Pulsar and Spark have found use cases across verticals. They have resolved the major pain points in the insurance, automotive, and media industries. 


In insurance, Pulsar and Spark deliver exception security. They work hand in hand to prevent fraud. The system built on Pulsar and Spark has sophisticated intrusion detection capabilities. Insurance companies can use it to enable risk-free authentication.

Thanks to Pulsar and Spark, insurance companies can store and process vast amounts of archived logs. They can cross-reference logged data with information from external resources and compromised accounts to react in time and prevent intrusions and frauds. 


Modern cars produce significantly more data than their older counterparts. For insurance, new systems such as autonomous driving and advanced driver assistance systems can make up to 2 GB of data per second. 

Pulsar and Spark can help the automotive industry record, store, and analyze the data. More importantly, the AI and ML can simulate the scenarios to alert the drivers and make corrections in time. 


Media entertainment giants use global data centers and have millions of clients across the world. They need a highly available system with low latency and the ability to down or up-scale on-demand, and Pulsar and Spark deliver all of it.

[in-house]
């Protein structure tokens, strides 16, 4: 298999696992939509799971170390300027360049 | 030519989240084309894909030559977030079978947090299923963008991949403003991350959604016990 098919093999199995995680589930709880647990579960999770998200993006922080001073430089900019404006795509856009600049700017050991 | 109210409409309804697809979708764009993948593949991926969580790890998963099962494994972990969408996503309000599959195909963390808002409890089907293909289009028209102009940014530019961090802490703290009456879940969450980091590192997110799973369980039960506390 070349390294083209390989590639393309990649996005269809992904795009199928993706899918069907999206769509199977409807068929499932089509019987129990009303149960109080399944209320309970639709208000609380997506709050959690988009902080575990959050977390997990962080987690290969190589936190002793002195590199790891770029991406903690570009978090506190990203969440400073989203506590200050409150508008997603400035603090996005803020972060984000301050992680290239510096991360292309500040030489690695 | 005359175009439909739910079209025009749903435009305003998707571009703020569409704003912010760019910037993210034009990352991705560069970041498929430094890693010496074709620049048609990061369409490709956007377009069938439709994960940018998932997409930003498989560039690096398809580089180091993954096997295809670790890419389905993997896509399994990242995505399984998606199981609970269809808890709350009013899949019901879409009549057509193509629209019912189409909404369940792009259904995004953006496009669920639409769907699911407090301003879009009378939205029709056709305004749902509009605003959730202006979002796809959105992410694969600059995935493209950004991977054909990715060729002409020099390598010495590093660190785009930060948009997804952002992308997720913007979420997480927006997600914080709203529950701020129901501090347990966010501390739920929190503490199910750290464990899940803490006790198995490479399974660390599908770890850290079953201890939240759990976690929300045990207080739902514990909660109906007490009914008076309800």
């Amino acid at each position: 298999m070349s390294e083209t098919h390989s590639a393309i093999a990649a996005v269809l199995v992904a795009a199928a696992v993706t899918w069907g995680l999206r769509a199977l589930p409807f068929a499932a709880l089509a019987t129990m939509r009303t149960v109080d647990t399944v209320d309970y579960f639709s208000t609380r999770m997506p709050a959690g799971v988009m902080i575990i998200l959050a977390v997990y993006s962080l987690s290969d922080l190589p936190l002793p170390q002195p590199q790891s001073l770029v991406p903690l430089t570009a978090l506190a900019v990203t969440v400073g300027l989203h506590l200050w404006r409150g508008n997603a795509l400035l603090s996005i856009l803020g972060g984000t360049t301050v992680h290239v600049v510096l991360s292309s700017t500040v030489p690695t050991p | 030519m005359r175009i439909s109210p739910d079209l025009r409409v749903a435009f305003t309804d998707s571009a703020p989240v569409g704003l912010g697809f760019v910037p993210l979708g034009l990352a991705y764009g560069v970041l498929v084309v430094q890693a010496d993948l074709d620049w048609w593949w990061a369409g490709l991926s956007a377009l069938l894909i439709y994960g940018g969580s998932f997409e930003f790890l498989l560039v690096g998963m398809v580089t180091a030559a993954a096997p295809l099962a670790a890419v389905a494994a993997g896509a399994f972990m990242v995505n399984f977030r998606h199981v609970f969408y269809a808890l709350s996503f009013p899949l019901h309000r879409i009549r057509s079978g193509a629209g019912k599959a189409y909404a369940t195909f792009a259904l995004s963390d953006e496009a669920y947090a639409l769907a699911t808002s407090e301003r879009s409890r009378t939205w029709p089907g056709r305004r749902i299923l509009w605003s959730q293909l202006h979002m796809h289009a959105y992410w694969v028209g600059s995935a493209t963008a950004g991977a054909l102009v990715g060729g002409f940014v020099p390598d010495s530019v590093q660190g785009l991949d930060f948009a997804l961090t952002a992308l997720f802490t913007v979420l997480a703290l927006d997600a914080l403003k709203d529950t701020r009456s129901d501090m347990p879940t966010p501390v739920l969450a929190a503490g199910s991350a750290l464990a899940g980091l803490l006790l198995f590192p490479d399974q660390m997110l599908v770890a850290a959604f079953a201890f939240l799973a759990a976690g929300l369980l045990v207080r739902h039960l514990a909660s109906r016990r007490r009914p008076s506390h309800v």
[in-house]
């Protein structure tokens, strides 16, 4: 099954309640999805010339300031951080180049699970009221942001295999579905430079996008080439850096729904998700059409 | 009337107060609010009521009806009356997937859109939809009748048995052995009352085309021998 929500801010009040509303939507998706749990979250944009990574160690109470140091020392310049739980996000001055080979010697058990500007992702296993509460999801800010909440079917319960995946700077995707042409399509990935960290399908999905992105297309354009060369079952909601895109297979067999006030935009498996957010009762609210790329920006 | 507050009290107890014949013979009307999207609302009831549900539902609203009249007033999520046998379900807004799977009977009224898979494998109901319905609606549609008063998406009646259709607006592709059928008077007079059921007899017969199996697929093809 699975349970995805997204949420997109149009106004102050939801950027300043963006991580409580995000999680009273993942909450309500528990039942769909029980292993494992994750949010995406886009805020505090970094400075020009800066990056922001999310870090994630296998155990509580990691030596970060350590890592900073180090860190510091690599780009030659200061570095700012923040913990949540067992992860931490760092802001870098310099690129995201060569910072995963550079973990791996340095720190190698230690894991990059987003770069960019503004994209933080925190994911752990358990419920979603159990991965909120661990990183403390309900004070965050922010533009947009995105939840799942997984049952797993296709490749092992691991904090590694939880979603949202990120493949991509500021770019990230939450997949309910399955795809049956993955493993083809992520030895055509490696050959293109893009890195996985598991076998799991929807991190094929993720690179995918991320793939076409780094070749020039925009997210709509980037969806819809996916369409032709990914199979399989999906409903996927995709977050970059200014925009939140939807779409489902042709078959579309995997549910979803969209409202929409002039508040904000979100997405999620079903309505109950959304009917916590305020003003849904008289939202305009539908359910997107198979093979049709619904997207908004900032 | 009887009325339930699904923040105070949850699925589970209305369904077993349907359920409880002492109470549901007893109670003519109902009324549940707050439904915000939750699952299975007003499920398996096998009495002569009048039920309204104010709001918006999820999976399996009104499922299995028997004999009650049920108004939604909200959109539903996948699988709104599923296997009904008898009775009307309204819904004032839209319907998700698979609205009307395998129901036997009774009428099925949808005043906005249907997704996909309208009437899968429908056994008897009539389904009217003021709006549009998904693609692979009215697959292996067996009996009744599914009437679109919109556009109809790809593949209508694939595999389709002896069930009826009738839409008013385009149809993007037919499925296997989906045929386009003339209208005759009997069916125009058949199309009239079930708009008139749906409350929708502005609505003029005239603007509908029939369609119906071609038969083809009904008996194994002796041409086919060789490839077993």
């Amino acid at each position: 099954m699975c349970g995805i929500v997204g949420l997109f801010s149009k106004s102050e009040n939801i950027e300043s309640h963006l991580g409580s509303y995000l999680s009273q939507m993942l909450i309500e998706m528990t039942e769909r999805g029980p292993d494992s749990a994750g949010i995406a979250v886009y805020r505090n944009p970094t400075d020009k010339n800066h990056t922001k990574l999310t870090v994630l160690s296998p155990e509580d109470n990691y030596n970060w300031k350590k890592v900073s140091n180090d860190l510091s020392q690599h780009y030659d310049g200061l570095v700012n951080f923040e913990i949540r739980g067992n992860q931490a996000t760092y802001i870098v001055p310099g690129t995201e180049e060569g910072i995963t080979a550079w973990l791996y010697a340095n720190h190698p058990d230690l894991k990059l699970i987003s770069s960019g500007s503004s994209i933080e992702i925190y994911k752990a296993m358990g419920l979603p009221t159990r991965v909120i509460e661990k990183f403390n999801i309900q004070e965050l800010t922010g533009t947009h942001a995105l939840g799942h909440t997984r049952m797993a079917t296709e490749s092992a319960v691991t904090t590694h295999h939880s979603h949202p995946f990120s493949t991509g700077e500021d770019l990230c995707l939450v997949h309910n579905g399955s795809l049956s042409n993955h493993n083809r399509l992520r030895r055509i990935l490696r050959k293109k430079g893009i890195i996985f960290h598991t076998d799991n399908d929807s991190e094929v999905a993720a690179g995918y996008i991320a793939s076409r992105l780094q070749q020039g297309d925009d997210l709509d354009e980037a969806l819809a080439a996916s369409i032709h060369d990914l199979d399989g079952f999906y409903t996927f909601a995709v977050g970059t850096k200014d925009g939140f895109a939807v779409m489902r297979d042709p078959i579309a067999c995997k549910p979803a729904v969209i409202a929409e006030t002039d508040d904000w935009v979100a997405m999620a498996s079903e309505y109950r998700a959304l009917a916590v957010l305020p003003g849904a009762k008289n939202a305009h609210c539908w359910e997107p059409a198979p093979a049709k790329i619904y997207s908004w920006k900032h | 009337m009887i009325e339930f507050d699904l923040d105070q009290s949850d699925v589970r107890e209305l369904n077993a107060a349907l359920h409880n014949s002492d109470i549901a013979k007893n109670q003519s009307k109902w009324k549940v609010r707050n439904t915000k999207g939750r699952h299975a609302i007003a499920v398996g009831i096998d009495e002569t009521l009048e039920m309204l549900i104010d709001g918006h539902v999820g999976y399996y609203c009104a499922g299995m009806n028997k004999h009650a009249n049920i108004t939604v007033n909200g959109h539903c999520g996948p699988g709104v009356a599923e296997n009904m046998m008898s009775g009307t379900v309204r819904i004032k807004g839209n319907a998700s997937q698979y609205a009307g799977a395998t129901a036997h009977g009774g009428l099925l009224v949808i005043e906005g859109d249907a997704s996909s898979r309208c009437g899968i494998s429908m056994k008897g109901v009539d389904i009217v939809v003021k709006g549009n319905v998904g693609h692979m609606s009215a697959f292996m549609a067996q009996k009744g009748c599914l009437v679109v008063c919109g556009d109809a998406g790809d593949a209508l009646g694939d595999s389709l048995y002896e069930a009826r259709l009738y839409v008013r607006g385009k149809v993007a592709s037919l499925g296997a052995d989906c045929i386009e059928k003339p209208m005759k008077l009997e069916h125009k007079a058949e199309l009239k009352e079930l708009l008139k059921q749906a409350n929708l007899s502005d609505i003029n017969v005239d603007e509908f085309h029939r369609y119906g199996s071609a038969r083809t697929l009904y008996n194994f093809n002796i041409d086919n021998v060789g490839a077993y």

Thanks to Pulsar, companies can architect low latency data leaks and build a system capable of handling millions of write requests per second. With Spark streaming, the industry can optimize video streams and efficiently manage live video traffic. 

Pulsar and Spark: Advantages and Challenges

Pulsar and Spark offer a great many perks to companies across verticals. While Spark enables analytics for big data, Pulsar is there to help them manage hundreds of billions of events per day. Combined, they resolve the scalability issues, reduce the operational costs, improve security and performance, and deliver exceptional customer experience. 

On the other hand, to use Pulsar and Spark efficiently, you need to have sufficient technical knowledge, especially if you are transitioning from one system to another. The adoption challenges form the last barrier for distributed messaging and data analytics tools adoption. This is where Pandio comes in.

Pandio Unlock’s Pulsars Full Power

Pandio is a fully-managed Pulsar and Spark service. Pandio takes both Pulsar and Spark and delivers them on a brand new level. The company has integrated a neural network into Apache Pulsar to achieve ultimate distributed messaging and data analytics optimization. 

The best thing about Pandio is that it is built on Pulsar. All the benefits and features Pulsar has are there. The additional perks include AI-driven optimization and zero operational burdens. Pandio also offers flexibility. You can use it on-premise or as a cloud-based platform while retaining control in accordance with your specific business needs. 

Together, Pulsar and Spark deliver outstanding capabilities to facilitate ML and AI adoption in media, automotive, and insurance. They enable optimal streaming across multiple data pipelines, ensuring zero data loss and dynamic scalability.